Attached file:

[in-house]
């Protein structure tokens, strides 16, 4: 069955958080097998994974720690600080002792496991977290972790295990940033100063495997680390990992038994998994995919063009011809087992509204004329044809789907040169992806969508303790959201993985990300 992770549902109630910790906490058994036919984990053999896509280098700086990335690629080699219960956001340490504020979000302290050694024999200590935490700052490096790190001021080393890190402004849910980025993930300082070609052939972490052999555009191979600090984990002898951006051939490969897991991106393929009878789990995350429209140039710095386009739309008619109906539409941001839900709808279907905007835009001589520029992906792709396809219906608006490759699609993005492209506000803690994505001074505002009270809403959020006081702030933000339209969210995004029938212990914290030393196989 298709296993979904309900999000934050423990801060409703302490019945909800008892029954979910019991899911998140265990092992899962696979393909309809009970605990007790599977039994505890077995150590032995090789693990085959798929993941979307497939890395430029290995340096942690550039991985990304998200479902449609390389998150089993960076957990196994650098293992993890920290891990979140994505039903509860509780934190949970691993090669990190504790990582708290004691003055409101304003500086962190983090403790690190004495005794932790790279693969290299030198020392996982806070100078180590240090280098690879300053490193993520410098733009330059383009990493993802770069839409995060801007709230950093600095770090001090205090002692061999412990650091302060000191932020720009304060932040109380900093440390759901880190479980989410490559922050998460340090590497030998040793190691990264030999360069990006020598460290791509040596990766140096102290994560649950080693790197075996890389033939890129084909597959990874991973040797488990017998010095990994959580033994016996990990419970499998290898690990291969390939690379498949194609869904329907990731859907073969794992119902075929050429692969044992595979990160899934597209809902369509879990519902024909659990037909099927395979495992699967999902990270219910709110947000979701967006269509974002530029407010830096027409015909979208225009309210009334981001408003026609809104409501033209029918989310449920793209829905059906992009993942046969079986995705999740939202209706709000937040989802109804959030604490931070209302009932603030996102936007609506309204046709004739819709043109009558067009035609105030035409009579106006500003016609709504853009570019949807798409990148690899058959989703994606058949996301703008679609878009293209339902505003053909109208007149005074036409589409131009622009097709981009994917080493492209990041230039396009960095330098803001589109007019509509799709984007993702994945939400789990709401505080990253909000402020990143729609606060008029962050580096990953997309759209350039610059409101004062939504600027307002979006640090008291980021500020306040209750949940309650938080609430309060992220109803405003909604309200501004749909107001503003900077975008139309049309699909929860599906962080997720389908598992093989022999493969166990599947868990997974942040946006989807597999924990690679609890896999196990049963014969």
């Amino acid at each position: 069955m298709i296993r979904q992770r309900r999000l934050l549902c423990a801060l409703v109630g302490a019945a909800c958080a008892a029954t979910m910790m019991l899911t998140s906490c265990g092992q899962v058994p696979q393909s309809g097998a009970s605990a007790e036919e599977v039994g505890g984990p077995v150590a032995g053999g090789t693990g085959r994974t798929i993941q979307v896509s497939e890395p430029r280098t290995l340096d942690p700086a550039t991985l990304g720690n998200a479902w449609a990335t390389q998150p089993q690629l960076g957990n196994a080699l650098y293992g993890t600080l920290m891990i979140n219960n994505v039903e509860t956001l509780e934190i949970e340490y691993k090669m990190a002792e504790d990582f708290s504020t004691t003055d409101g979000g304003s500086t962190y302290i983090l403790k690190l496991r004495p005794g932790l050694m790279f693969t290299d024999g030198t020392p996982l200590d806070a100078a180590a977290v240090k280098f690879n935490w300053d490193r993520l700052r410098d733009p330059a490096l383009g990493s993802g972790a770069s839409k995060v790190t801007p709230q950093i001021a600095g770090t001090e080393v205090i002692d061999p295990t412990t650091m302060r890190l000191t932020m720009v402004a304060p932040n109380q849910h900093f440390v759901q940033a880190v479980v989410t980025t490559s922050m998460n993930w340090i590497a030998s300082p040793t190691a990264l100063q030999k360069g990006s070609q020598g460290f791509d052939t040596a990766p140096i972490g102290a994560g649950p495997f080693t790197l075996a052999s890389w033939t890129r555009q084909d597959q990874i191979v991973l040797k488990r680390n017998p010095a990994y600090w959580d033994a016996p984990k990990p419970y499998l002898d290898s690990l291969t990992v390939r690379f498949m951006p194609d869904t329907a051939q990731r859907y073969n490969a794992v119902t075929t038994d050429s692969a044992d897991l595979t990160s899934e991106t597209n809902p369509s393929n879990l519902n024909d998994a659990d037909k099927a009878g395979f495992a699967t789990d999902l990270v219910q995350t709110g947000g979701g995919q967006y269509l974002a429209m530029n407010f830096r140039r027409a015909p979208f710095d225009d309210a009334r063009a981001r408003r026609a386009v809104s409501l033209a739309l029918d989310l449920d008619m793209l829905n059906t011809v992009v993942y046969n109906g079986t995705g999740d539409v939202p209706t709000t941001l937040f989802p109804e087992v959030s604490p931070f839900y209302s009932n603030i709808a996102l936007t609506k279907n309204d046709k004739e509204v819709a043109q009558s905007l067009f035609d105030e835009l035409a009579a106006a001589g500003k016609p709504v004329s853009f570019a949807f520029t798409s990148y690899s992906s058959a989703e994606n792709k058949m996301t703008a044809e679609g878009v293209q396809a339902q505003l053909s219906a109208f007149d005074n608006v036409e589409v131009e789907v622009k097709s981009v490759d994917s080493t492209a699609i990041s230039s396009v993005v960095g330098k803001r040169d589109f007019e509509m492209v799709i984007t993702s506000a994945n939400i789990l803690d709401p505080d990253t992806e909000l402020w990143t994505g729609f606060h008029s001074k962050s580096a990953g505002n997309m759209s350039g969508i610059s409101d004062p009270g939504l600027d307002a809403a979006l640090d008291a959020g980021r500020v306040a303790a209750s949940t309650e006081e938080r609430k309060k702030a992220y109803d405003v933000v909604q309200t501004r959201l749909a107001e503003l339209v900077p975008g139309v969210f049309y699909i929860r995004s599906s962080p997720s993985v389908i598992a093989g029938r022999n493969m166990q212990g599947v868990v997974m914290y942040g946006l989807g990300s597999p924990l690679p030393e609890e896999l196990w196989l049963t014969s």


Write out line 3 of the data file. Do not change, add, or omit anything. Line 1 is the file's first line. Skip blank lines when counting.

């Amino acid at each position: 069955m298709i296993r979904q992770r309900r999000l934050l549902c423990a801060l409703v109630g302490a019945a909800c958080a008892a029954t979910m910790m019991l899911t998140s906490c265990g092992q899962v058994p696979q393909s309809g097998a009970s605990a007790e036919e599977v039994g505890g984990p077995v150590a032995g053999g090789t693990g085959r994974t798929i993941q979307v896509s497939e890395p430029r280098t290995l340096d942690p700086a550039t991985l990304g720690n998200a479902w449609a990335t390389q998150p089993q690629l960076g957990n196994a080699l650098y293992g993890t600080l920290m891990i979140n219960n994505v039903e509860t956001l509780e934190i949970e340490y691993k090669m990190a002792e504790d990582f708290s504020t004691t003055d409101g979000g304003s500086t962190y302290i983090l403790k690190l496991r004495p005794g932790l050694m790279f693969t290299d024999g030198t020392p996982l200590d806070a100078a180590a977290v240090k280098f690879n935490w300053d490193r993520l700052r410098d733009p330059a490096l383009g990493s993802g972790a770069s839409k995060v790190t801007p709230q950093i001021a600095g770090t001090e080393v205090i002692d061999p295990t412990t650091m302060r890190l000191t932020m720009v402004a304060p932040n109380q849910h900093f440390v759901q940033a880190v479980v989410t980025t490559s922050m998460n993930w340090i590497a030998s300082p040793t190691a990264l100063q030999k360069g990006s070609q020598g460290f791509d052939t040596a990766p140096i972490g102290a994560g649950p495997f080693t790197l075996a052999s890389w033939t890129r555009q084909d597959q990874i191979v991973l040797k488990r680390n017998p010095a990994y600090w959580d033994a016996p984990k990990p419970y499998l002898d290898s690990l291969t990992v390939r690379f498949m951006p194609d869904t329907a051939q990731r859907y073969n490969a794992v119902t075929t038994d050429s692969a044992d897991l595979t990160s899934e991106t597209n809902p369509s393929n879990l519902n024909d998994a659990d037909k099927a009878g395979f495992a699967t789990d999902l990270v219910q995350t709110g947000g979701g995919q967006y269509l974002a429209m530029n407010f830096r140039r027409a015909p979208f710095d225009d309210a009334r063009a981001r408003r026609a386009v809104s409501l033209a739309l029918d989310l449920d008619m793209l829905n059906t011809v992009v993942y046969n109906g079986t995705g999740d539409v939202p209706t709000t941001l937040f989802p109804e087992v959030s604490p931070f839900y209302s009932n603030i709808a996102l936007t609506k279907n309204d046709k004739e509204v819709a043109q009558s905007l067009f035609d105030e835009l035409a009579a106006a001589g500003k016609p709504v004329s853009f570019a949807f520029t798409s990148y690899s992906s058959a989703e994606n792709k058949m996301t703008a044809e679609g878009v293209q396809a339902q505003l053909s219906a109208f007149d005074n608006v036409e589409v131009e789907v622009k097709s981009v490759d994917s080493t492209a699609i990041s230039s396009v993005v960095g330098k803001r040169d589109f007019e509509m492209v799709i984007t993702s506000a994945n939400i789990l803690d709401p505080d990253t992806e909000l402020w990143t994505g729609f606060h008029s001074k962050s580096a990953g505002n997309m759209s350039g969508i610059s409101d004062p009270g939504l600027d307002a809403a979006l640090d008291a959020g980021r500020v306040a303790a209750s949940t309650e006081e938080r609430k309060k702030a992220y109803d405003v933000v909604q309200t501004r959201l749909a107001e503003l339209v900077p975008g139309v969210f049309y699909i929860r995004s599906s962080p997720s993985v389908i598992a093989g029938r022999n493969m166990q212990g599947v868990v997974m914290y942040g946006l989807g990300s597999p924990l690679p030393e609890e896999l196990w196989l049963t014969s």